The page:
The woman, who ran the district’s full-service community school program, allegedly hired vendors without public bids and approved payments for work that was never performed, according to tenure charges filed against her this month.
School board members approved tenure charges — misuse and mishandling of public funds and misconduct — against Tobi Knehr on Dec. 5 in a closed-door meeting. She approved payments for vendors for filed trips that never happened and supplies that were never received by schools, according to the charges.
In one instance, she hired and paid a company, Teens2Work, that’s owned by her subordinate, Christine Breit. Breit operated the company from her home and never disclosed her ownership in annual financial disclosure forms with the school ethics commission.
The charges do not list other companies that benefited from the alleged wrongdoing that started in 2012 and continued for many years. It also does not list the amount of losses the district incurred as a result of Knehr’s alleged actions.
A district administrator spotted the wrongdoing after following up with a full-service community service school that was supposed to provide certain services for students, but the school told the administrator it never had those services, according to school officials.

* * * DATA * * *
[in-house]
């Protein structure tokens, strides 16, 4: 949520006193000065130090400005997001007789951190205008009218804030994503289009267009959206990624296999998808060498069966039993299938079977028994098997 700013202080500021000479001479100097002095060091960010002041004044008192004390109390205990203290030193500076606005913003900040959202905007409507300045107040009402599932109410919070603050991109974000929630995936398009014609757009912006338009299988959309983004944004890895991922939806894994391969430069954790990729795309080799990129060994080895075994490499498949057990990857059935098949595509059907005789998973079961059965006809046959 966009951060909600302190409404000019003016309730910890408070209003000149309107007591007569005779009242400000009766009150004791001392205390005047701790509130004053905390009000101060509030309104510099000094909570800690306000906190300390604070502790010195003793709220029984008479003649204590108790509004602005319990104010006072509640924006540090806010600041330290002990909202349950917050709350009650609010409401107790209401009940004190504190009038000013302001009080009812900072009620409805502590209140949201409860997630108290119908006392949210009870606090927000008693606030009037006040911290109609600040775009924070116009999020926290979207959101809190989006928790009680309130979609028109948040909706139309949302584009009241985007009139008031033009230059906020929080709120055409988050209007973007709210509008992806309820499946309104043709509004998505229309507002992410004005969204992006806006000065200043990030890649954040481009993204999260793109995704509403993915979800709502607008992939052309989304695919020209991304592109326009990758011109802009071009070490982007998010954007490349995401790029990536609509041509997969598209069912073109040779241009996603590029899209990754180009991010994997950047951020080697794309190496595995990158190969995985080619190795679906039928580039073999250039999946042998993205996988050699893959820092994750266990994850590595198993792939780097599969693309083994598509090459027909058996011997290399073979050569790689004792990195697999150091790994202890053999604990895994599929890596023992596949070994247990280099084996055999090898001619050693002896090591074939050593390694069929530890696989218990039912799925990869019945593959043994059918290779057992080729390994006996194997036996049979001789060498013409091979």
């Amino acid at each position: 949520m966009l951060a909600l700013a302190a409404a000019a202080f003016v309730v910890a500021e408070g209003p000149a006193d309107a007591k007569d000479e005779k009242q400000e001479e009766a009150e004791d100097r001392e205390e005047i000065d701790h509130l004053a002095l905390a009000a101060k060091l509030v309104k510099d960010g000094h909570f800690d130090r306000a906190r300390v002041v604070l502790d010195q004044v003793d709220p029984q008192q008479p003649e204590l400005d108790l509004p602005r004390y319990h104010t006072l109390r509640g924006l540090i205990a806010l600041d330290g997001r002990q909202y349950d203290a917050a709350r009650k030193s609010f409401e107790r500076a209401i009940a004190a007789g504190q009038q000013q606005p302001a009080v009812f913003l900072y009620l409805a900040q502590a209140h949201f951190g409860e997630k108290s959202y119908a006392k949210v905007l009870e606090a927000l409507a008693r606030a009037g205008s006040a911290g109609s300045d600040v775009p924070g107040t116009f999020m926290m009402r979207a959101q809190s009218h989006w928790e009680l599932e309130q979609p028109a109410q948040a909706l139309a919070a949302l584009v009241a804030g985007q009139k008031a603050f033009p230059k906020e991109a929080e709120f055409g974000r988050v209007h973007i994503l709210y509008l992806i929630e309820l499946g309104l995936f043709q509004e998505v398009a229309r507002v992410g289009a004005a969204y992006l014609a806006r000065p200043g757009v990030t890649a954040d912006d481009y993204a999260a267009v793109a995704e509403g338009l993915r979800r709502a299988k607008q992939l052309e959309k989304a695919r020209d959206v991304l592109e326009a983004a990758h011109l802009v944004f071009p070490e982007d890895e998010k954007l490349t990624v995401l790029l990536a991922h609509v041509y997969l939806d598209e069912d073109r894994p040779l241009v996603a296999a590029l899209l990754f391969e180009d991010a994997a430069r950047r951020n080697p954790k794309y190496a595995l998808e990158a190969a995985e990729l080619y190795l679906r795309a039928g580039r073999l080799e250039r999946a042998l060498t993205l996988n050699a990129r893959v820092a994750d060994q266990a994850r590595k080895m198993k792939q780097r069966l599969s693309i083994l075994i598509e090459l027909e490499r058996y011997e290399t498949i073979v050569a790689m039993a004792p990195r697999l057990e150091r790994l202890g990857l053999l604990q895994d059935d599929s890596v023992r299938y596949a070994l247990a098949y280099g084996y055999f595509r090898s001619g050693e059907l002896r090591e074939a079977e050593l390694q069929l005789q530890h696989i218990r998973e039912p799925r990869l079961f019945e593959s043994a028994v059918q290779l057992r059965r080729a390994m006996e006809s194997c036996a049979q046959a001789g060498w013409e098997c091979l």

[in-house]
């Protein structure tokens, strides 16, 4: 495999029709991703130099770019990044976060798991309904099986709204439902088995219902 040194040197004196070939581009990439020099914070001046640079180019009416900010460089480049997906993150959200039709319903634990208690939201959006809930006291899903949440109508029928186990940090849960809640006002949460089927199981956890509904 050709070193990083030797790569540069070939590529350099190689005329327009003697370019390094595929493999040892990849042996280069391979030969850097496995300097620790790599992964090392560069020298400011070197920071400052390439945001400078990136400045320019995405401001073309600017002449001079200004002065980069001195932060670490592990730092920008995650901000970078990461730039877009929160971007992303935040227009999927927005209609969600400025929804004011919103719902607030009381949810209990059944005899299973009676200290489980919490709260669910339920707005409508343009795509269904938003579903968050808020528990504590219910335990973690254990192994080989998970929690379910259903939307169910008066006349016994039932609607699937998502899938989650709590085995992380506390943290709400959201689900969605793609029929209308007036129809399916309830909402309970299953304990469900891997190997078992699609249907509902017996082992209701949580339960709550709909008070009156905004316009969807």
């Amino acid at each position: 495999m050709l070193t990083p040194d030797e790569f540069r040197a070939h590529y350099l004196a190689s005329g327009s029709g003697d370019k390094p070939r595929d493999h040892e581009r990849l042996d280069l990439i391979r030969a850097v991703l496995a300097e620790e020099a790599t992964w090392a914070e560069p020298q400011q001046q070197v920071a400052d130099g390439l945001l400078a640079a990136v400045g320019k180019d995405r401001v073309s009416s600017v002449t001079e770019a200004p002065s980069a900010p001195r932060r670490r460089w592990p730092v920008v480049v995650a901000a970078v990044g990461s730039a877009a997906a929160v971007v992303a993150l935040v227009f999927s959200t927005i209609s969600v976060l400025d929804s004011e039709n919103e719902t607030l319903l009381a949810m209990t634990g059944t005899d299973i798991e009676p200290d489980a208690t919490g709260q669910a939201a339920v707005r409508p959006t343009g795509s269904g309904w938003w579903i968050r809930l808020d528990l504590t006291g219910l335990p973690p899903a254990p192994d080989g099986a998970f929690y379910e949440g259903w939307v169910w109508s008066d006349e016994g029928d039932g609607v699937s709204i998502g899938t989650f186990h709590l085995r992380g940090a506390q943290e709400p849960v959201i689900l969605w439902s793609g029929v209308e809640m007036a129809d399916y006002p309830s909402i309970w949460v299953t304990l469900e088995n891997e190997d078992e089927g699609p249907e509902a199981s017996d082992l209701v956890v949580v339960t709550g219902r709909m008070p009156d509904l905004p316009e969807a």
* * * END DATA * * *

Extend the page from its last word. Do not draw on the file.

Knehr’s alleged misuse of the funds “significantly impacted the students of Paterson by depriving them of academic enrichment opportunities and preparedness for further educational and career opportunities.”
She denied the allegation in a sworn statement last month.
Knehr (pictured) was in charge of a $3 million budget at the district that included $500,000 in full-service community school grant funds from the U.S. Department of Education. She was placed on unpaid suspension from her $109,715 job after tenure charges were approved by the school board. She was on paid suspension while the district conducted the investigation.
The school district referred the case to the New Jersey Department of Education and the New Jersey Attorney General’s Office for possible prosecution, according to tenure charges.
The school district started the full-service community schools program in 2010 to provide wraparound services like in-school medical, dental, and mental health services to mostly poor students. There was also after school programs, academic assistance, evening youth and community programs for students as well as adult literacy and English as second language (ESL) programs for parents.
Under Knehr, the district had five full-service schools: School 5, Napier Academy, New Roberto Clemente, School 6 and School 15 by 2015. This year it added two more, John F. Kennedy High School and School 2.
Knehr had been working for the district since 2002, according to district records.
Breit worked as supervisor of full-service schools at the district. She began working in Nov. 2012. She no longer works for the district.
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